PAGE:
Permission to eat and tuning in to physical and emotional sensations during and after eating are two intuitive eating principles that go hand-in-hand. Instead of trying to follow predetermined diet rules, eat with intention and awareness. Set your intention to feel better when you are done eating than you did when you started, then eat with awareness of your food and your body.

To help put this into practice, it can help to mentally rehearse for challenging food-related scenarios. I really can’t encourage this enough! Ask yourself “How would I like to enjoy this meal/this party/the holidays?” Next, walk yourself mentally through a food-related holiday event. Imagine yourself enjoying food and stepping away from the meal or party not being stuffed. Then, imagine how it would feel to be stuffed. Which way do you want to feel?

This sort of rehearsal is also helpful for dealing with food pushers, which can be a holiday trouble zone even for practiced intuitive and mindful eaters. As Evelyn Tribole, co-author of “Intuitive Eating,” often points out, “It is not your responsibility to make someone happy by overeating, even if it took hours to prepare a specialty holiday dish. You may need to practice politely saying, ‘No thank you.’”

Using the holidays as a launchpad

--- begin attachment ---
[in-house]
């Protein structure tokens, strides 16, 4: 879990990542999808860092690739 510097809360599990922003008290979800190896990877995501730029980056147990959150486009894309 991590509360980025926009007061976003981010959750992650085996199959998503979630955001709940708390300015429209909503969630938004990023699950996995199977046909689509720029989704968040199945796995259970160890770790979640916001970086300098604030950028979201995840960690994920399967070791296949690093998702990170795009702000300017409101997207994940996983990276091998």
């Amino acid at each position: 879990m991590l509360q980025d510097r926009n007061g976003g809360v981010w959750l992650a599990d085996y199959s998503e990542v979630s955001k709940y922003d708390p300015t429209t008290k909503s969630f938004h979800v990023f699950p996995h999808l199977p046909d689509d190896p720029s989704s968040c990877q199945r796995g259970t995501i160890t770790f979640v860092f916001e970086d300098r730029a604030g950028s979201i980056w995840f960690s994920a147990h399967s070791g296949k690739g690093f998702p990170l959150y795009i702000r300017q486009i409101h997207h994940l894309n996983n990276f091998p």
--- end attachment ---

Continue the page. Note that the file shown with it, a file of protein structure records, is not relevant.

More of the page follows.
When you practice setting boundaries, prioritizing self-care and making room for favorite foods during the holidays, this can help set the stage for further cultivating intuitive eating skills after the holidays. Once you start, don’t stop — keep the ball rolling!

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Carrie Dennett, MPH, RDN, is a Pacific Northwest-based registered dietitian nutritionist, freelance writer, intuitive eating counselor, author, and speaker. Her superpowers include busting nutrition myths and empowering women to feel better in their bodies and make food choices that support pleasure, nutrition and health. This post is for informational purposes only and does not constitute individualized nutrition or medical advice.

Seeking 1-on-1 nutrition counseling? Carrie offers a 6-month Food & Body program (intuitive eating, body image, mindfulness, self-compassion) and a 4-month IBS management program (low-FODMAP diet coaching with an emphasis on increasing food freedom). Visit the links to learn more and book a free intro call to see if the program is a good fit, and if we’re a good fit!